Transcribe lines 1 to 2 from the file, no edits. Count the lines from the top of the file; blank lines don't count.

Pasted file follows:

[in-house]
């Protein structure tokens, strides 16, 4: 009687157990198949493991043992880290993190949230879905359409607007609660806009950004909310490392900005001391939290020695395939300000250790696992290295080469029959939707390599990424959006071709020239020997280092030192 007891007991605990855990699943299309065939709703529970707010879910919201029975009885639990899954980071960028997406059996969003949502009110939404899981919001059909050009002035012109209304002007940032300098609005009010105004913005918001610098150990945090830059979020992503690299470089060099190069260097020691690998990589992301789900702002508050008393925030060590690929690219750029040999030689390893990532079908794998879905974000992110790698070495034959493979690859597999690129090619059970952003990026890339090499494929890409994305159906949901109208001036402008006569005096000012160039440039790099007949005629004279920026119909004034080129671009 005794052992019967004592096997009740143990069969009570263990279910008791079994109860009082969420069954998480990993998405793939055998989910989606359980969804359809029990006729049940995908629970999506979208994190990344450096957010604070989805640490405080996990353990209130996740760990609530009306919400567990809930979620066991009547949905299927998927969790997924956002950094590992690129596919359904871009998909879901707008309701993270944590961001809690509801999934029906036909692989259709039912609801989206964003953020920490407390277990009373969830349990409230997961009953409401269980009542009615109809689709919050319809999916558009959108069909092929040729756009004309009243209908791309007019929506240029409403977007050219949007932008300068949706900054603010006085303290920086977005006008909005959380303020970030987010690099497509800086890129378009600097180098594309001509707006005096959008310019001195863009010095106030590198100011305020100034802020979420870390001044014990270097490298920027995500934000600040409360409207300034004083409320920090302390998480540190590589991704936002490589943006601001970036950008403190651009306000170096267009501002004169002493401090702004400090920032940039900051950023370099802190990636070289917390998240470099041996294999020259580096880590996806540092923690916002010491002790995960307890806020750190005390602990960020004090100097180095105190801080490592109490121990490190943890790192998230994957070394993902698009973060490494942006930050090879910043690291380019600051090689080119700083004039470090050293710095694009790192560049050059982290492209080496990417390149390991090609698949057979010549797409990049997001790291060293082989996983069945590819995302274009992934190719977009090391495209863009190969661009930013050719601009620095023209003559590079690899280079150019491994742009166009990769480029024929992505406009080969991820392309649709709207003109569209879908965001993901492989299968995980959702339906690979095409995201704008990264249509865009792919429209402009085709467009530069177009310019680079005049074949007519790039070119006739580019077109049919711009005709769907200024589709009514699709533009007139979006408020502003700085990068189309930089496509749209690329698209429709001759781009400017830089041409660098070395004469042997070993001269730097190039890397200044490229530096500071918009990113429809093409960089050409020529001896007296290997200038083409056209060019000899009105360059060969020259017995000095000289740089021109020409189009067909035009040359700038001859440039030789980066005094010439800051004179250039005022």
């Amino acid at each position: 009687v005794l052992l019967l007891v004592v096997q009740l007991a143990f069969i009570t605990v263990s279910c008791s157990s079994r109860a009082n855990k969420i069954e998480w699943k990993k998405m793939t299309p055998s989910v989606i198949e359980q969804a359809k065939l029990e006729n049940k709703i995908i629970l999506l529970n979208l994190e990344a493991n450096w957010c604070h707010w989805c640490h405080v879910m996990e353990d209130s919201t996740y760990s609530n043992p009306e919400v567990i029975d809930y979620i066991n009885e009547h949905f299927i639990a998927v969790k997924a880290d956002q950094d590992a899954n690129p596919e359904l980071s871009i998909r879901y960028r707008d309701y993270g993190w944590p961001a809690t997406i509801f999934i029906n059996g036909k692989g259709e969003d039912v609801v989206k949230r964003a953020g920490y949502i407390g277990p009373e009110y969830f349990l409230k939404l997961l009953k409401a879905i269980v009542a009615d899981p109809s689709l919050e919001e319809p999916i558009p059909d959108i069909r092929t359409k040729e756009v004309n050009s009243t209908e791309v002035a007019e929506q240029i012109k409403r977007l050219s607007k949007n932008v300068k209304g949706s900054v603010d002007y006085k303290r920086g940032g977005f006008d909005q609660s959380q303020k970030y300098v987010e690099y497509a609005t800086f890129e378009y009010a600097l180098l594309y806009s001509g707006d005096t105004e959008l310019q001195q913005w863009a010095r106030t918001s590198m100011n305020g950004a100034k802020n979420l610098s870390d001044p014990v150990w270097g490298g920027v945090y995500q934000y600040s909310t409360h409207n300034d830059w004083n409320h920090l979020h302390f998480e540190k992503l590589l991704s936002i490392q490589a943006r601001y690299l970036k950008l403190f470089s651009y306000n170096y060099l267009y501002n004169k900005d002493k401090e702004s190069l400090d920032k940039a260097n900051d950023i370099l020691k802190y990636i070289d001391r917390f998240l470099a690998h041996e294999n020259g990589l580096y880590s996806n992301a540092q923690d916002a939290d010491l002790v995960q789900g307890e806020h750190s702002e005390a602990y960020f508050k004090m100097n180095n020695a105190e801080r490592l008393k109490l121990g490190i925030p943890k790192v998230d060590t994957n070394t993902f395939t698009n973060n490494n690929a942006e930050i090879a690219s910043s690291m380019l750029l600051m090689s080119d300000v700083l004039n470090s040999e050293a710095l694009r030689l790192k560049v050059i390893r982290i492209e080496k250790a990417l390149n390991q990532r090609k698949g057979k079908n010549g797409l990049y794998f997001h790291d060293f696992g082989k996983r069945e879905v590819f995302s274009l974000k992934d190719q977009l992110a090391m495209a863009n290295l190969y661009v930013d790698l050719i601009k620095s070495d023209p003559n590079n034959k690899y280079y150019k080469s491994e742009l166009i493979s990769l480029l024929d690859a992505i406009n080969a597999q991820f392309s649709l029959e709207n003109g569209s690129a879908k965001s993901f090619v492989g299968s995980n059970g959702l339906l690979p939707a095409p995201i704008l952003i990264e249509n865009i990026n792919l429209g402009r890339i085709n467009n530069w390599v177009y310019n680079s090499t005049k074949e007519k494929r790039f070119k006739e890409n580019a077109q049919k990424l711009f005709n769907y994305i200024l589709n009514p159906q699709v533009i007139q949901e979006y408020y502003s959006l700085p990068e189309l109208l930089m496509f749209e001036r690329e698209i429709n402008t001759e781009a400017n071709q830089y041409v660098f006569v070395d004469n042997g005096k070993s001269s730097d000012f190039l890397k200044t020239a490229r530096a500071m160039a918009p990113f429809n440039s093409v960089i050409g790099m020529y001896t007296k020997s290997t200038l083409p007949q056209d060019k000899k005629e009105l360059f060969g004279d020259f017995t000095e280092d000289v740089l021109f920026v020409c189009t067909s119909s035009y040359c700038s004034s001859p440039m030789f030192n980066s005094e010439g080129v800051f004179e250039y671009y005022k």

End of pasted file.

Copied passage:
[in-house]
């Protein structure tokens, strides 16, 4: 009687157990198949493991043992880290993190949230879905359409607007609660806009950004909310490392900005001391939290020695395939300000250790696992290295080469029959939707390599990424959006071709020239020997280092030192 007891007991605990855990699943299309065939709703529970707010879910919201029975009885639990899954980071960028997406059996969003949502009110939404899981919001059909050009002035012109209304002007940032300098609005009010105004913005918001610098150990945090830059979020992503690299470089060099190069260097020691690998990589992301789900702002508050008393925030060590690929690219750029040999030689390893990532079908794998879905974000992110790698070495034959493979690859597999690129090619059970952003990026890339090499494929890409994305159906949901109208001036402008006569005096000012160039440039790099007949005629004279920026119909004034080129671009 005794052992019967004592096997009740143990069969009570263990279910008791079994109860009082969420069954998480990993998405793939055998989910989606359980969804359809029990006729049940995908629970999506979208994190990344450096957010604070989805640490405080996990353990209130996740760990609530009306919400567990809930979620066991009547949905299927998927969790997924956002950094590992690129596919359904871009998909879901707008309701993270944590961001809690509801999934029906036909692989259709039912609801989206964003953020920490407390277990009373969830349990409230997961009953409401269980009542009615109809689709919050319809999916558009959108069909092929040729756009004309009243209908791309007019929506240029409403977007050219949007932008300068949706900054603010006085303290920086977005006008909005959380303020970030987010690099497509800086890129378009600097180098594309001509707006005096959008310019001195863009010095106030590198100011305020100034802020979420870390001044014990270097490298920027995500934000600040409360409207300034004083409320920090302390998480540190590589991704936002490589943006601001970036950008403190651009306000170096267009501002004169002493401090702004400090920032940039900051950023370099802190990636070289917390998240470099041996294999020259580096880590996806540092923690916002010491002790995960307890806020750190005390602990960020004090100097180095105190801080490592109490121990490190943890790192998230994957070394993902698009973060490494942006930050090879910043690291380019600051090689080119700083004039470090050293710095694009790192560049050059982290492209080496990417390149390991090609698949057979010549797409990049997001790291060293082989996983069945590819995302274009992934190719977009090391495209863009190969661009930013050719601009620095023209003559590079690899280079150019491994742009166009990769480029024929992505406009080969991820392309649709709207003109569209879908965001993901492989299968995980959702339906690979095409995201704008990264249509865009792919429209402009085709467009530069177009310019680079005049074949007519790039070119006739580019077109049919711009005709769907200024589709009514699709533009007139979006408020502003700085990068189309930089496509749209690329698209429709001759781009400017830089041409660098070395004469042997070993001269730097190039890397200044490229530096500071918009990113429809093409960089050409020529001896007296290997200038083409056209060019000899009105360059060969020259017995000095000289740089021109020409189009067909035009040359700038001859440039030789980066005094010439800051004179250039005022």